It’s an interesting choice of story to call back to. The Morrison link is the first thing that pops out at me. Grayson so far has done a great job building on the extensive groundwork laid out by Morrison during his epic run, particularly with its use of Spyral and and St. Hadrian’s Finishing School. There’s also the psychological element, of course: the alien space adventure in “Robin Dies At Dawn” turns out to be a chemically-induced hallucination thanks to a military experiment Batman consented to participate in. Dick, of course, has had more than his fair share of weird mental crap lately thanks to Spyral.

There’s also the fact that Dick/Robin dies in Batman #156, sacrificing himself to save Batman. Contrast that to the situation in Grayson, where Dick “sacrificed” himself (faking his death) not only to once again help Bruce by infiltrating Spyral, but to also protect his mentor and the rest of his adopted family by staying dead and apparently out of their lives. More relevant to Grayson #5, this generosity of spirit comes through once again as Dick does what he can to get the infant to safety. Not only that — there’s an implication (as I’m reading it) that Dick lies to Mr. Minos that the heart they were after, which is really in the baby, was lost in the helicopter crash. All so the baby remains unharmed and safe with two adoptive parents who want and love her.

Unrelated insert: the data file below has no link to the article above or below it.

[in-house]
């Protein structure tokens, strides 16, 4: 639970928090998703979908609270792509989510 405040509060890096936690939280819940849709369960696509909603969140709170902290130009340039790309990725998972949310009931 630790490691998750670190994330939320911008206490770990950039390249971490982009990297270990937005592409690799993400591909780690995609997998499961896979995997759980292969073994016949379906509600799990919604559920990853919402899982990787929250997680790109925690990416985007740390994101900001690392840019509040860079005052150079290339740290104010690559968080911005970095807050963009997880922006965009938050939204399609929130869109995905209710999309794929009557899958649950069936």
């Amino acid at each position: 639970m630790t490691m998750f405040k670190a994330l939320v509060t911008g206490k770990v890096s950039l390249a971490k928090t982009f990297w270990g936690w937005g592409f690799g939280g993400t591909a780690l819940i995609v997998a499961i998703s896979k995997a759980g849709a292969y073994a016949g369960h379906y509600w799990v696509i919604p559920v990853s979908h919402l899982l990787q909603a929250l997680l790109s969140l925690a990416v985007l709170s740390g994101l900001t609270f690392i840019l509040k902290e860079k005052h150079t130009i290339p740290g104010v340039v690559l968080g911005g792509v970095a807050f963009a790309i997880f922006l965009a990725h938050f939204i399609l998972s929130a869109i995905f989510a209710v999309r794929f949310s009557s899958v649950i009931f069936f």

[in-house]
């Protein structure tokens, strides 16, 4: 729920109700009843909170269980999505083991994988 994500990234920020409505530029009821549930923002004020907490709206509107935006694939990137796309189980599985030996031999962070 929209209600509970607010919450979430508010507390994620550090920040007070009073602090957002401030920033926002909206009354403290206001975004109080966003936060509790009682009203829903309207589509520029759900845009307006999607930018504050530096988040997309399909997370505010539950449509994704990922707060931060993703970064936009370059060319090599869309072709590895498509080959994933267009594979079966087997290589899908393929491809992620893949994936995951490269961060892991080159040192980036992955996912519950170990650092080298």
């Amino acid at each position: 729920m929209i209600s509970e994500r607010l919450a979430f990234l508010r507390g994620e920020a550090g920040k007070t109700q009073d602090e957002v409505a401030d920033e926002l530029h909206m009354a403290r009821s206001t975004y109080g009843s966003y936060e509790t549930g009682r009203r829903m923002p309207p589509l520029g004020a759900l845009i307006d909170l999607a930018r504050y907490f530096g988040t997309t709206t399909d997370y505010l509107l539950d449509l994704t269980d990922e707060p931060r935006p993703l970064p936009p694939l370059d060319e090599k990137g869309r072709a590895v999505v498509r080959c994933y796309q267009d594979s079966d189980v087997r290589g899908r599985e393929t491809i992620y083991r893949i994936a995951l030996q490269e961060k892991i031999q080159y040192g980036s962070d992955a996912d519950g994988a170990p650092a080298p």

Overall, King’s script is possibly a bit too subtle and esoteric except for the more obsessive Bat-fans, but fortunately the art keeps everything beautiful enough so we don’t really notice or mind it as much as we otherwise might. Indeed, if nothing else, this issue was a lovely showcase of the artistry and skill that artist Mikel Janin and colourist Jeromy Cox bring to every Grayson issue. Janin’s layouts here are stark, just like the vast expanse of desert that our protagonists must slog through. By necessity, Cox’s colours follow a limited palette of yellows, reds and light browns, but he uses the occasional splash of colour from the sky or character’s outfits to great effect. The double-page spread where Dick recounts his strange dream, while walking through the never-ending desert, is a particular standout, marrying incredible art design with atmospheric colouring.

So what, indeed, was the end-point of Grayson #5? Perhaps to show that Dick will never lose sight of what is important – helping and protecting the innocent? To see that Dick’s resolve and priorities remain unchanged despite his career change? Is this a useful sign for readers to see that the Dick Grayson we know and love remains unchanged or is it ominous foreshadowing of things to come? I’m left with more questions and uncertainty than answers, but there is enough of a hint of an overarching plot here that I’m willing to stick it out a little longer. I’m just not sure most other people who pick up this issue will feel the same. Here’s hoping the next issue of Grayson picks up the momentum.

Grayson #5

 

 

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About the author

Yamini C

Yamini is a twenty-something from hot & humid Singapore. An editor here at WOTN, she spends a lot of time obsessing over superhero comics and pretty much every kind of pop culture.